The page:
Trump 'Infrastructure Deal' Possible Now Only With LaRouche's Policy, and With International Partners
The effect on House Democrats of "legal assassin" Robert Mueller's effective call for impeachment yesterday, signifies that no "deal" for infrastructure legislation will be made between Democratic leaders and President Trump for the foreseeable future.
This was in fact, already true given what Rep. Peter DeFazio acknowledged to the Washington Post May 27, that his party, to his chagrin, would not back any tax increase for infrastructure unless Trump introduced it first — if then. Trump had said in a Fox interview May 19: "What they want me to do is say, 'Well, what we'll do is raise taxes, and we'll do this and this and this,' and then they'll have a news conference. 'See, Trump wants to raise taxes.'" With more and more Democrats focussed on "investigating" and impeaching the President, this could not happen. And by that time it was clear the Republicans in Congress and in Trump's own staff — on orders from Wall Street, Club for Growth, Grover Norquist, et al. — would support neither new borrowing to invest in infrastructure, nor any tax, nor any combination of the two.
In reality, decisions to fund infrastructure investments result directly from decisions on what must be built, and how urgently — as Lyndon LaRouche often noted in his economic writings. LaRouche's "four economic laws" policy specified the urgency of building new, high-technology and high energy-flux density projects: high-speed rail and mag-lev transport systems, multi-function dam and water-management systems across river basins and aquifers, port and rail freight interfaces, third- and fourth-generation nuclear fission reactors, and a crash program to break through to fusion power. Space exploration, LaRouche says, will provide the overarching science driver through new "Apollo Projects" if the education and funding for them is mobilized.
Proceeding from these purposes, LaRouche insisted on Glass-Steagall bank reorganization at the start; no private banks would or could participate in such national rebuilding projects unless put under Glass-Steagall regulation. And the national credit institution to fund the process would base its credit issuance on the increased productive employment and productivity of the next generation, to repay the debt the nation would incur.
Currently, Members of the U.S. Congress show no awareness of such urgent purposes: In fact, they can watch the agricultural and industrial center of the country overrun by months of devastating floods, and not think of new Federal flood-control infrastructure! Consequently they think about "paying for" $2 trillion or other postulated infrastructure investments, solely in terms of unreal "talking points" distributed by party leaders.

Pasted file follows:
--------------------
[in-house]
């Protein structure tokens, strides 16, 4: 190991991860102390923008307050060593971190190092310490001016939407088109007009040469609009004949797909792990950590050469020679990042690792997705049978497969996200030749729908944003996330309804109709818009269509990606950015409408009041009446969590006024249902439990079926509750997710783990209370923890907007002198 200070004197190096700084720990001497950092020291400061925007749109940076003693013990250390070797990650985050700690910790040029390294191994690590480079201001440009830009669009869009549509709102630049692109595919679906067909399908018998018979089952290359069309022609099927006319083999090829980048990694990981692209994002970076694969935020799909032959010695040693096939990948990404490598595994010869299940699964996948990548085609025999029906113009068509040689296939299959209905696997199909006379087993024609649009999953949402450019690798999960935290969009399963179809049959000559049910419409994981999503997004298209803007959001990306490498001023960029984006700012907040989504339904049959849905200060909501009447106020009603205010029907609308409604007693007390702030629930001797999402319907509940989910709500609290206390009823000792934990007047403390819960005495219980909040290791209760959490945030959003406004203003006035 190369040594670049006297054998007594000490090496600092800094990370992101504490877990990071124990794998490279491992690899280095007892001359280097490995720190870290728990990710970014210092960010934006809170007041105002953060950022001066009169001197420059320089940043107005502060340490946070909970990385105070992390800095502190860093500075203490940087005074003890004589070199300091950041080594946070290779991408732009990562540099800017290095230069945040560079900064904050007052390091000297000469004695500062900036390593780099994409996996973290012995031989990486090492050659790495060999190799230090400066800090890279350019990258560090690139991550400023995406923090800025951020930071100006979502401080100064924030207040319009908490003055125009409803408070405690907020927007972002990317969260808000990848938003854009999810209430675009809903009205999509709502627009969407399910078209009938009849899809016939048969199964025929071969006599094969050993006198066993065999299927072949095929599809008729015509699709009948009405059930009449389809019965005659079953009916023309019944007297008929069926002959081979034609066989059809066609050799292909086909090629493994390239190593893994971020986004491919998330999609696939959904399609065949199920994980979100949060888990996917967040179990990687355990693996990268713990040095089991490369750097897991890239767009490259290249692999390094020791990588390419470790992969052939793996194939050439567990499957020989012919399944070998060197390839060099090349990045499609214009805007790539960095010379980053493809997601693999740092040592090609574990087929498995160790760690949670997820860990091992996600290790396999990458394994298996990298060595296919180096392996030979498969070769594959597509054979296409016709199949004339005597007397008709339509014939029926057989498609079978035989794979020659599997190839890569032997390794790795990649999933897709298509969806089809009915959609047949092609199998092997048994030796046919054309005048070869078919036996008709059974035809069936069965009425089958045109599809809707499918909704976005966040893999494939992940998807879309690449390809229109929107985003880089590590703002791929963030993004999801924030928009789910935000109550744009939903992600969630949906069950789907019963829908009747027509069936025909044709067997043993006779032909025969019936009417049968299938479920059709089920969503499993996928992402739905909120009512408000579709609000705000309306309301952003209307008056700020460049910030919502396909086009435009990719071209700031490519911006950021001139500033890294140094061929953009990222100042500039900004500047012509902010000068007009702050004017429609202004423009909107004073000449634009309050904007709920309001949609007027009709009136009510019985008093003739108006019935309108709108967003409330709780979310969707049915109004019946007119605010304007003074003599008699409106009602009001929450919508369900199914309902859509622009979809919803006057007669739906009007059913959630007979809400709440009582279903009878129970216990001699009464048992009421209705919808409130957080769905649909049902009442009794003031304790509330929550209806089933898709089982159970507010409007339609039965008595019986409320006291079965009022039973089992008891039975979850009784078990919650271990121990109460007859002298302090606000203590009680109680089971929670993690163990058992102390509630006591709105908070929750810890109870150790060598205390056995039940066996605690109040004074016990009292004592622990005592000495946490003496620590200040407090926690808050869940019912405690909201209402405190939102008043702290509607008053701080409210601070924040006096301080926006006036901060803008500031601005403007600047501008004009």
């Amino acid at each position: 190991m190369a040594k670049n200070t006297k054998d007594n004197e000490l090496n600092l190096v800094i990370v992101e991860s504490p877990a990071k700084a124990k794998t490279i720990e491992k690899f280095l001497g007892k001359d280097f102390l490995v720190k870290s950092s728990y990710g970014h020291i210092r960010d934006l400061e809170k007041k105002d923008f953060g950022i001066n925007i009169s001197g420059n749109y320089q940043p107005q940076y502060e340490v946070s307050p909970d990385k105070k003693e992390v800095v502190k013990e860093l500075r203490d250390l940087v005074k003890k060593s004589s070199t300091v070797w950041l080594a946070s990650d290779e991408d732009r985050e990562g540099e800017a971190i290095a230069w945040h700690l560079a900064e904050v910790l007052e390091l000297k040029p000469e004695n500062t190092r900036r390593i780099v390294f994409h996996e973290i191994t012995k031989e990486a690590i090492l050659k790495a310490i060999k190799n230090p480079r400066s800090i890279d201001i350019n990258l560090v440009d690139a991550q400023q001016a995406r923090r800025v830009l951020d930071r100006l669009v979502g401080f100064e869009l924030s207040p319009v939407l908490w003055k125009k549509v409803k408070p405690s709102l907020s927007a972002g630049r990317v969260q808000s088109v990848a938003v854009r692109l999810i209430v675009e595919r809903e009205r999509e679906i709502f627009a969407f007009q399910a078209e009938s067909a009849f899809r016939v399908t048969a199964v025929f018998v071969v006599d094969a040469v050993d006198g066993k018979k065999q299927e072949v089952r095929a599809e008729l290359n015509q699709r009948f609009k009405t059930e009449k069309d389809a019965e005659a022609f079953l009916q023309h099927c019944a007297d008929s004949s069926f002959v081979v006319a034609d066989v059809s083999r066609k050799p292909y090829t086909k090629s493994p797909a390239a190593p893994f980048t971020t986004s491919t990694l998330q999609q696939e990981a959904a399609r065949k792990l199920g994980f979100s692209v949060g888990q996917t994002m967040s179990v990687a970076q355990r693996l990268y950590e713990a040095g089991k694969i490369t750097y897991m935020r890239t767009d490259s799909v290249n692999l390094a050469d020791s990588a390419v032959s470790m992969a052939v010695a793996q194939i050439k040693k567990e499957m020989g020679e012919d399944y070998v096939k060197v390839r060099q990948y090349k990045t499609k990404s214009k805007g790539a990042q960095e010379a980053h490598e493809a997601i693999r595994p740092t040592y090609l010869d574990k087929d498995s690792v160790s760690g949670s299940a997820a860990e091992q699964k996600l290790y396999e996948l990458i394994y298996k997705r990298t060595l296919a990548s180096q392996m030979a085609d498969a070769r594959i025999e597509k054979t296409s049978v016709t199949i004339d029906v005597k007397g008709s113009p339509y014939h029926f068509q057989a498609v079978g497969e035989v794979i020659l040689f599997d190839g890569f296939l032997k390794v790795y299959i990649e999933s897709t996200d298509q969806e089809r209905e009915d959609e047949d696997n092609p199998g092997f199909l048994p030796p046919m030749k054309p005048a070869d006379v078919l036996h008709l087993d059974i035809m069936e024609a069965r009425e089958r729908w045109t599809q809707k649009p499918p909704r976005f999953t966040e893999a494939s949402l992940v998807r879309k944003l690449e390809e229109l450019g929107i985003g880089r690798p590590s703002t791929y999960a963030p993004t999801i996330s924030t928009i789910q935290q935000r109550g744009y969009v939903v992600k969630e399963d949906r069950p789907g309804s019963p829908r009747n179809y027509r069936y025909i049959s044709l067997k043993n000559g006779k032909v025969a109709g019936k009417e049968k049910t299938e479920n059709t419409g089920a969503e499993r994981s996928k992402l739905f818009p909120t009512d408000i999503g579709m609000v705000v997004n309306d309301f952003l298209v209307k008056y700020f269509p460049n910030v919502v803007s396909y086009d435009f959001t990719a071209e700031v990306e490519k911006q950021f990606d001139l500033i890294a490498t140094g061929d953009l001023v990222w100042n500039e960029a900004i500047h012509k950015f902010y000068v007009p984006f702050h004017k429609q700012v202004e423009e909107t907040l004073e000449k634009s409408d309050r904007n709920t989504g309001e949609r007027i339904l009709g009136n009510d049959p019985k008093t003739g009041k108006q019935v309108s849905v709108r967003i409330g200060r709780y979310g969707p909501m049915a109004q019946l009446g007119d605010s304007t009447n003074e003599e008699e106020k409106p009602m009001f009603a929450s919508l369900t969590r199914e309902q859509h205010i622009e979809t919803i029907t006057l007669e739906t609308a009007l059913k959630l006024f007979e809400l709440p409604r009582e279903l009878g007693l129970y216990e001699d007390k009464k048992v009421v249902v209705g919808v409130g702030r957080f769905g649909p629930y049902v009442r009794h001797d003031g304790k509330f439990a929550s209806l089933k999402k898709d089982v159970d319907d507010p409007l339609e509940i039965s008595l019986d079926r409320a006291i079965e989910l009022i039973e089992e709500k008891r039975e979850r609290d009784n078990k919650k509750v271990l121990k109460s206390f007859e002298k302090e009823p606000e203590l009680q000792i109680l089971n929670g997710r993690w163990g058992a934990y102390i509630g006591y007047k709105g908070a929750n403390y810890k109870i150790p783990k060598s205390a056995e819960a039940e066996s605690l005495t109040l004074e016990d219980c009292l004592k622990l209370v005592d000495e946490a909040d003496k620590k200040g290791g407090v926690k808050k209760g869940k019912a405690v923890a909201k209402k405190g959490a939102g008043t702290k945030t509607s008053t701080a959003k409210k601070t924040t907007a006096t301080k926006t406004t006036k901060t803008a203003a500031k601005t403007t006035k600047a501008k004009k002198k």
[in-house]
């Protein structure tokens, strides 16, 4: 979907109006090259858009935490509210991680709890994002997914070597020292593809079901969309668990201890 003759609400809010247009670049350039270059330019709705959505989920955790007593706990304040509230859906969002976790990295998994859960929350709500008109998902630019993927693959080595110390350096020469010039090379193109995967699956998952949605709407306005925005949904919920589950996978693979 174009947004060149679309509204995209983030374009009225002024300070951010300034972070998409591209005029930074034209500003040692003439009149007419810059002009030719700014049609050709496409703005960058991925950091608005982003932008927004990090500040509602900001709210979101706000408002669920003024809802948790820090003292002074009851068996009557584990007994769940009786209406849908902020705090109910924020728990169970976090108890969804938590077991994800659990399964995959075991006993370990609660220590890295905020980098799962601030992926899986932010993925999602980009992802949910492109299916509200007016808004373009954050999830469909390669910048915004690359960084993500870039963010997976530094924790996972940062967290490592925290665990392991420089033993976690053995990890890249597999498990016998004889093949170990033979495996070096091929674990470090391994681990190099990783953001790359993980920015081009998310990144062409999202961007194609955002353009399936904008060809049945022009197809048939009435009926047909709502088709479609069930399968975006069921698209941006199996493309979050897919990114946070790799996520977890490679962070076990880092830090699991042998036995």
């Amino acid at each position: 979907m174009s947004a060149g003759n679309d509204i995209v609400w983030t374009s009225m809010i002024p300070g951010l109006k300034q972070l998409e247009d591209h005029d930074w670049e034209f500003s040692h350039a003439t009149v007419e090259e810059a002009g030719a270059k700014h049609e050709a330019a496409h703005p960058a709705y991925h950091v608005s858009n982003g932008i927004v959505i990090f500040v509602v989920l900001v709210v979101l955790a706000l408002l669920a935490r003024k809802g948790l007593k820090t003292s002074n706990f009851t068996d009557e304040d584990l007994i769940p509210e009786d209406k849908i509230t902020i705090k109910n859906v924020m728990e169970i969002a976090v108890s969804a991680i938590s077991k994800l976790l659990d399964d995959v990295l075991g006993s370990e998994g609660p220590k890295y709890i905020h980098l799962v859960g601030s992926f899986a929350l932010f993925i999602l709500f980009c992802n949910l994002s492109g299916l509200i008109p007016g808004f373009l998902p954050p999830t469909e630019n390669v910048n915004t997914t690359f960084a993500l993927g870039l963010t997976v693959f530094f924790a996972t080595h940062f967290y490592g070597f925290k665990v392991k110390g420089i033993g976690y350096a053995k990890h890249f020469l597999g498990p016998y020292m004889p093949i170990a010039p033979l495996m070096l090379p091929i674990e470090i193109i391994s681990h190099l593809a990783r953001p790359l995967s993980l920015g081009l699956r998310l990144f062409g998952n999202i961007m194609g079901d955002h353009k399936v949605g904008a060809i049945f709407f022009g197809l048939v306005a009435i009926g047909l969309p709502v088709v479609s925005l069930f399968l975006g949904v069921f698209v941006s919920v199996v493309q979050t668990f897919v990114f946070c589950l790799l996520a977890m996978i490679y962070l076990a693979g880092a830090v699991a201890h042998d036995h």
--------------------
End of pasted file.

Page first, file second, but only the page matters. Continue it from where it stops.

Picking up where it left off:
A Trump-Democrats deal thus might have been worse than none. The Democrats' "Party" legislation would be Rosa DeLauro's relentlessly "green" National Infrastructure Bank Act. This is not only a far smaller authorization than $2 trillion; each infrastructure category is required to be judged on a) immediate job creation and b) contribution to mitigating climate change.
A far better step now offers itself to the President: a deal with Mexico's President Andres Manuel Lopez Obrador on the Mexico/Central America Development Plan which AMLO — as he is known — has now twice publicly asked the United States to join and support. This is a $30-40 billion development plan for cross-isthmus and North-South railroads and associated port development, combined with a new interconnected electricity grid across the region and agro-industrial development projects in southern Mexico and the Northern Triangle countries of Central America. Its purpose is to reduce migration and increase security, through development and reducing poverty.
President Trump has already tentatively committed some U.S. Federal credit, through the USAID development bank, to this development plan, as has Mexico, which is asking that he increase the commitment. This is the kind of purpose for which such credit should and does flow. China is doing this all across Eurasia and Africa, and in South America, through its Belt and Road Initiative. Such a step with Mexico could lead in the direction of cooperation in projects between the world's two most important nations.